Barreto's passion eventually gained him an undergraduate degree in Classical Piano Performance from the National University of the Littoral in Argentina; upon graduation he became a faculty member.
Five years later, America called when he entered the Berklee College of Music in Boston and earned a master's degree in arranging and orchestration.
"Arranging is part of the creative process," Barreto said. "Improvisation is actually composition in real-time. How can you improvise if you don't know how to compose and arrange first? You improvise and then place it in a frame. You do that after learning the limitations of what each instrument can and cannot do. You have to know how many strings a violinist can play at one time and clarinetists have to breathe sometime."
"You have a palette and you have to choose the correct colors to with which to paint," he said.
Barreto's move to the United States became permanent when in 2018 he accepted a position as visiting assistant professor at Jacksonville State University, where he also served as accompanist for the JSU Civic Chorale, the JSU Chamber Singers, and the JSU Opera Theatre.
The next year took him to Gadsden State Community College where he served as adjunct professor of music and began performing as a solo artist and an artist-in-residence in schools and universities in Argentina, Texas, and Alabama.
Barreto also plays at Jacksonville United Methodist Church and New Hope Missionary Baptist Church in Jacksonville.
Last year, Barreto became the artist-in-residence for the Atlanta Pops Orchestra while OPAC was developing an educational arm for the arts as it was also nurturing the idea of a separate facility for such an endeavor.
"The mayor, City Council and [OPAC Executive Director] John Longshore had this vision for the arts in the city and felt they wanted to hire someone to help with this," Barreto said. "When I was teaching college in Argentina, I was also the director of outreach to schools and began making international connections."
"Someone mentioned my name, and they worked out all the paperwork," he said. "I said we don't have the facility yet and I am not going to set at a desk sending emails."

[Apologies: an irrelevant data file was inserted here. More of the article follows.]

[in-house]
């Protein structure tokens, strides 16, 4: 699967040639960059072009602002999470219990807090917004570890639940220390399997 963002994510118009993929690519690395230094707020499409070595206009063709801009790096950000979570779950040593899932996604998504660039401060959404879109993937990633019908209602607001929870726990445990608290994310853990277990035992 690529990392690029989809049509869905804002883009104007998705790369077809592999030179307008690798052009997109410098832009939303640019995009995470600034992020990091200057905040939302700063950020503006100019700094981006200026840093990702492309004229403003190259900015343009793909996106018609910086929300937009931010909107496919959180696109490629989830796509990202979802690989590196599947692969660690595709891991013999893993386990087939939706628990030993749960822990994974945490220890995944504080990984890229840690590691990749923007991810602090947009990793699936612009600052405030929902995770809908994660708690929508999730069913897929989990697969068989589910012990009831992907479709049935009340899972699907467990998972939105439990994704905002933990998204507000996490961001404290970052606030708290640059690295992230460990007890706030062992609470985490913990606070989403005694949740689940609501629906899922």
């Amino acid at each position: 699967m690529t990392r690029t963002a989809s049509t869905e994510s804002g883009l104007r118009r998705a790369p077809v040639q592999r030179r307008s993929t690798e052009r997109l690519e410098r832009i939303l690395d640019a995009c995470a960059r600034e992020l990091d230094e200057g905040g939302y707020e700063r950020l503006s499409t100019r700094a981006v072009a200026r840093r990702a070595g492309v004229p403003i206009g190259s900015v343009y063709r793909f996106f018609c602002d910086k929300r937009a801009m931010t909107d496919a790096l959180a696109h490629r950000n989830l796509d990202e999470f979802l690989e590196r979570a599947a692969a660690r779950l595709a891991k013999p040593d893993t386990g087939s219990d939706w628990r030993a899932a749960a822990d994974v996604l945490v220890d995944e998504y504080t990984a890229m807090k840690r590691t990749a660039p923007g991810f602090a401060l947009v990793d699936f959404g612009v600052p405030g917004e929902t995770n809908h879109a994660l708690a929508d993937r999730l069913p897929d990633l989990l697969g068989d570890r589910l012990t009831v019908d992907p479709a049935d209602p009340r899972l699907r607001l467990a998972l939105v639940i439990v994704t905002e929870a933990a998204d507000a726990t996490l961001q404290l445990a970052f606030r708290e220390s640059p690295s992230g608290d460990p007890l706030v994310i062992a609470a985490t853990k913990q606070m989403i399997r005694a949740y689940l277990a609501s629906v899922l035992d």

The passion to do something, combined with Barreto's international connections, are playing a large part in assembling the inaugural Rubato International Piano Competition now scheduled for August at OPAC.
"We have now developed a strong bond with the Steinway and Sons piano company and we will become a full Steinway school when we have the facility," Barreto said.
He said the Rubato competition will "expose to the world this wonderful Southern hospitality."
"It will put us in the international arena," Barreto said.
He said there have been 20 applicants apply and their talents and young ages are so remarkable, the bottom age limit has been dropped from 14 to 12.
"I even have an email from a young kid from Greece who is nine years old playing Liszt's 'Hungarian Rhapsody,' and I'm thinking I wish I could play the piano like that," he said. "We might lower the age for next year."
Barreto said his major desire is "to build an international connection for the city, the county and the state."
"The world is a big place and we need different perspectives in terms of culture and art," Barreto said. "And, I want the Alabama kids watching a 12-year-old Asian performing on the stage believing they can do that, too — just like I did when I watched that guy on TV."
Tickets for this evening's 7:30 p.m. Atlanta Pops concert at OPAC will be available at the door or online at oxfordpac.org.
Tickets for the Rubato International Piano Competition are scheduled to be placed on sale in July.